"I tried to get the ball out quick," Smith recalled. "Vernon was making an adjustment and didn't see the ball go over his head. But whatever gets called we have to make it work."
Following the game's only turnover, the Packers added to their lead with a 1-yard touchdown plunge from running back Ryan Grant making the score 30-10.
It was a costly moment in the game, but not as detrimental than the 49ers slow start to the game.
To further illustrate the team's early struggles, the 49ers allowed points on an opponent's first drive for the first time all season. The defense stiffened up to hold the Packers initially to two Mason Crosby field goals in the Packers first two red zone trips.
But after failing to score from inside the 49ers 20-yard line, Green Bay ended up scoring from 64-yards out, when wide receiver Greg Jennings took a 10-yard pass the rest of the way to the end zone with some impressive yards after the catch.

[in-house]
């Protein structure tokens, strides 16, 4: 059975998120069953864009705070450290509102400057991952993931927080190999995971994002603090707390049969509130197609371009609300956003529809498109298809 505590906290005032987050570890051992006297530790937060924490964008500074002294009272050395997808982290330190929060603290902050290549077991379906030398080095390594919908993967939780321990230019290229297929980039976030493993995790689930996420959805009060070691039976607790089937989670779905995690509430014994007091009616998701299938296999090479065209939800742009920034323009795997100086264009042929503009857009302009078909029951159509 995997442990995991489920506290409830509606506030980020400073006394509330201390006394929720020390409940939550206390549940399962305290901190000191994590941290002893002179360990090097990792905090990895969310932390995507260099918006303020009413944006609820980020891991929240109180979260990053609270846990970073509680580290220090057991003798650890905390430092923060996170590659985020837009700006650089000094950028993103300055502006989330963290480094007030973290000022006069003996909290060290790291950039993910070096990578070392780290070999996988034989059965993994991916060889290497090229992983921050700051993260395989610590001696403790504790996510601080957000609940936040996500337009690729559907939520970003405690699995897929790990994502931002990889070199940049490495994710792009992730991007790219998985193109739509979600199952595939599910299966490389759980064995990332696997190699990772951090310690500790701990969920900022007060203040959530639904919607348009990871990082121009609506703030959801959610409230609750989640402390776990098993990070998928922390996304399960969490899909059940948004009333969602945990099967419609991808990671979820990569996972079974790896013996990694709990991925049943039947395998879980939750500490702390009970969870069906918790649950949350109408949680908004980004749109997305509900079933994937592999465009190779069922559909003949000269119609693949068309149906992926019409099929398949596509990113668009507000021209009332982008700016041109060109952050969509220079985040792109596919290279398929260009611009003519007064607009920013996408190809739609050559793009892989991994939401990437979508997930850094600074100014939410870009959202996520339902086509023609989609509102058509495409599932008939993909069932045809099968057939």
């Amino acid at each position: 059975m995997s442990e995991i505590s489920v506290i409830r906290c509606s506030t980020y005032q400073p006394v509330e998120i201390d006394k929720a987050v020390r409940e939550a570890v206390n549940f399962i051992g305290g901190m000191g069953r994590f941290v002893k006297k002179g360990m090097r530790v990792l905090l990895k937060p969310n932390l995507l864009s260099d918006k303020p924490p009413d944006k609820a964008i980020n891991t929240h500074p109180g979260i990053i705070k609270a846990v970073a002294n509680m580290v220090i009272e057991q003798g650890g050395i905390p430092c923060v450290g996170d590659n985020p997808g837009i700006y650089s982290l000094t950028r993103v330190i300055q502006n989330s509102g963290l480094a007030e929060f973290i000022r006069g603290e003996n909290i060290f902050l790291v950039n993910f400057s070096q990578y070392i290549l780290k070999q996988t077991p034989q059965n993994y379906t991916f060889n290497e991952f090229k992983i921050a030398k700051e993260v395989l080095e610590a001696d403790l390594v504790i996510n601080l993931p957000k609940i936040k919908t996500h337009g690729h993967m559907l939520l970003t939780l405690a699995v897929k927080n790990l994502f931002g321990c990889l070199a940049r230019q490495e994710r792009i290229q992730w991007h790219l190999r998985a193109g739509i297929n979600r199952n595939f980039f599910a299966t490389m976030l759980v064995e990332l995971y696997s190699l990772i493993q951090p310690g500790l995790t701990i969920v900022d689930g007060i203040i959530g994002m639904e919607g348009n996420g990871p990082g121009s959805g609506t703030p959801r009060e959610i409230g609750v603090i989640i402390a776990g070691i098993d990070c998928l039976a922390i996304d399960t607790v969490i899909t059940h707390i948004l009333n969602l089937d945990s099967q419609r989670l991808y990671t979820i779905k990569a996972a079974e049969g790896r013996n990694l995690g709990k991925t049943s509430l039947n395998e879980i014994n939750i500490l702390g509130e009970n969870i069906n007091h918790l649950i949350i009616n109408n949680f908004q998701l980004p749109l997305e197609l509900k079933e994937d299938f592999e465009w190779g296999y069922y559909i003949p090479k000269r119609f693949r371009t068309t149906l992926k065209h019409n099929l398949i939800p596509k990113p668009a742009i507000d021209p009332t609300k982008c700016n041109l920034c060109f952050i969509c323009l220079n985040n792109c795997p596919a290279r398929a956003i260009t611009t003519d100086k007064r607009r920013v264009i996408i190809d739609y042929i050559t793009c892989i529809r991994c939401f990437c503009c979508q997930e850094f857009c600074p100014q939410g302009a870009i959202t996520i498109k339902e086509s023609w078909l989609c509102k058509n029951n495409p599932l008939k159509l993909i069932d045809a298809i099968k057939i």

Jennings' reception was followed by another Rodgers touchdown pass, this time 7-yards out to wide receiver Jordy Nelson, who also broke a couple of tackles on the way to the end zone.
Despite the disappointment in dropping their fourth consecutive road game and falling to a 1-6 six record against non-NFC West opponents, the 49ers head coach doesn't foresee his team relenting one bit.
"We're going to continue to work, we're going to continue to fight and continue to do the things that good teams do," he said. "I know this team will continue to fight. How good we are? I don't know because we haven't given our self a chance to find out."
Singletary's players feel the same; they have no choice but to.
"We have to go win next week," Smith said. "That's it. It's a long season and we have to focus on next Sunday."